He goes on to report: "From the recent high of $638/oz gold has dropped $50, the Goldman Sachs short position has been reduced by 2,864 contracts in that same time", which means that one company alone earned a quick $4.8 million profit in seven trading days.
We have seen this scheme time and again over the past several years. For example, here is what I wrote on June 27,2005 about the market getting its pocket picked back then, which was not only prophetic, but is just as relevant today:
"When gold was trading in the $430's and $440's in March and April, the gold cartel was selling everything the black-box traders were buying. Eventually the weight of gold cartel selling outstripped this buying and in time forced gold down into the $420 area, helped of course by incessant anti-gold propaganda (for example, Gordon Brown talking about IMF gold sales) and the huge build-up in gold derivatives.
As a result, the black-box traders went from long to short, taking huge losses by selling in the 420's or lower what they had bought from the gold cartel in the $430's and $440's. At the same time, the gold cartel was making huge profits by buying back in the $420's or lower the short positions that had been put on in the $440's and $430's.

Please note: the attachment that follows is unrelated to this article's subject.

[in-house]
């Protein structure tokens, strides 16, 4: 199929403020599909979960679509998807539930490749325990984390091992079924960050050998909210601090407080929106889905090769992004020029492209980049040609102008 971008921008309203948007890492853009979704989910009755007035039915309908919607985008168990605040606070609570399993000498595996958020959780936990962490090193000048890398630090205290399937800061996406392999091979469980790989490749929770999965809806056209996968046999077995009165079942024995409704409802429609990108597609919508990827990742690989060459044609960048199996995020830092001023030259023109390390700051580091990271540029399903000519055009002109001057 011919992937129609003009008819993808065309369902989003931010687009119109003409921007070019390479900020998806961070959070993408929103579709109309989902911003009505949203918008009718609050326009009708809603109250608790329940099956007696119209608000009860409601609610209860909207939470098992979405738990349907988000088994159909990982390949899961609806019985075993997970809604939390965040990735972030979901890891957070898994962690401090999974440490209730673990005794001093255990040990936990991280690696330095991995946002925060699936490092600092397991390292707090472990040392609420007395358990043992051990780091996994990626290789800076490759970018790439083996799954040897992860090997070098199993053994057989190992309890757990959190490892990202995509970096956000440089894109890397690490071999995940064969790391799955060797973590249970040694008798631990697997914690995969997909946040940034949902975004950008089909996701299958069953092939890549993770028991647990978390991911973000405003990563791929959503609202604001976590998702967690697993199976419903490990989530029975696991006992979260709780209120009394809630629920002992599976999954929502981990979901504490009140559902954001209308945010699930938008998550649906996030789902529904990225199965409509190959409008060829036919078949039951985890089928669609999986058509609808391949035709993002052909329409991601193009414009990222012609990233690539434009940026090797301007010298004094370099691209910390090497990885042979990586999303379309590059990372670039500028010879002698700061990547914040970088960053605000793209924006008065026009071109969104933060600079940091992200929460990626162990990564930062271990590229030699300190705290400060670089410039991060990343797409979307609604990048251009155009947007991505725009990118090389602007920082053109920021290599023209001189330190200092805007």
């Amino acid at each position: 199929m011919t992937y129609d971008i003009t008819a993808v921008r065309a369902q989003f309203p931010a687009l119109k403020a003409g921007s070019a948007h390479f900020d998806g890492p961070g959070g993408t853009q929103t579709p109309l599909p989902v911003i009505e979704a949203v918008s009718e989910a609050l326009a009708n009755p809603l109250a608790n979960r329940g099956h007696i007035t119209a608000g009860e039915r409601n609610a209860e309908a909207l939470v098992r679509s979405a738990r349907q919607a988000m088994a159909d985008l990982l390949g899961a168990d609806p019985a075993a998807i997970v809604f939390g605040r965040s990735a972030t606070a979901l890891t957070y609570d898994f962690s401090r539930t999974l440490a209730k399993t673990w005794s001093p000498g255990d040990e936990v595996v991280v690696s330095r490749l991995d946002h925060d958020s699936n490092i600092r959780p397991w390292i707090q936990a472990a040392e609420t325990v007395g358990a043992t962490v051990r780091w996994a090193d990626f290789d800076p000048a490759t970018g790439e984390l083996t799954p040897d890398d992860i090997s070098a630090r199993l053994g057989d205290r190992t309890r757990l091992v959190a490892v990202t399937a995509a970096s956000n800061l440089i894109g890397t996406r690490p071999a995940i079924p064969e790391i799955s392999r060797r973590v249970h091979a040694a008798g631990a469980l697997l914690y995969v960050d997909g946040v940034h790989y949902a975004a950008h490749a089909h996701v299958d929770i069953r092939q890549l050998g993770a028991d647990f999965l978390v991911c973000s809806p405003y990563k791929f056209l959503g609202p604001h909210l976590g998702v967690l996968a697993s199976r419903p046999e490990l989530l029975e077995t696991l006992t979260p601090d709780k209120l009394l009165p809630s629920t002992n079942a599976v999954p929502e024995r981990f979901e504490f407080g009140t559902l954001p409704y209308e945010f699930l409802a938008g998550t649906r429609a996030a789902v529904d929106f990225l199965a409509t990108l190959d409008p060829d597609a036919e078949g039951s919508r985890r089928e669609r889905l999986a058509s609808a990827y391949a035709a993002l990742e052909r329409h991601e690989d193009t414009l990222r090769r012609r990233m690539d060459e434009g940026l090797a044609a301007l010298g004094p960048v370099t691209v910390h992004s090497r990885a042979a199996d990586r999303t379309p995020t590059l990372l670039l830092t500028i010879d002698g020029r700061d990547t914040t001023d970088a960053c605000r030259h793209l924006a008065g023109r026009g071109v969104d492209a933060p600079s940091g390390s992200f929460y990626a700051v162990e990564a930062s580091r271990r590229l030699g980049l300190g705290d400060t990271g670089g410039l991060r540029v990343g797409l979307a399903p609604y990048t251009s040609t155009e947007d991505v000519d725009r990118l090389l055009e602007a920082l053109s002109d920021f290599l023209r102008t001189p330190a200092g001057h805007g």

See how the scheme works? It's absolutely diabolical, but it will come to an end. The reason is that governments do not possess enough physical gold to keep gold as cheap as it is today. People are increasingly fleeing national currencies and seeking the safety and security of gold, just like they did in the 1960's and early 1970's when the US government dishoarded 10,000 tonnes of gold from Ft. Knox in a vain and hopeless attempt to keep gold at $35 per ounce. They failed then, and they are failing again today. Gold will keep climbing, even though governments will continue trying to disrupt the gold market and its message."
The greatest economist of the 20th century, Ludwig von Mises, warned us about governments and the havoc they can wreak on markets and the economy. In fact, we should take Mises's warning to heart, that governments will destroy free markets long before they ever understand their importance. The longer we have a Federal Reserve and its gold cartel intervening willy-nilly in various markets, the sooner Mises will be proven right.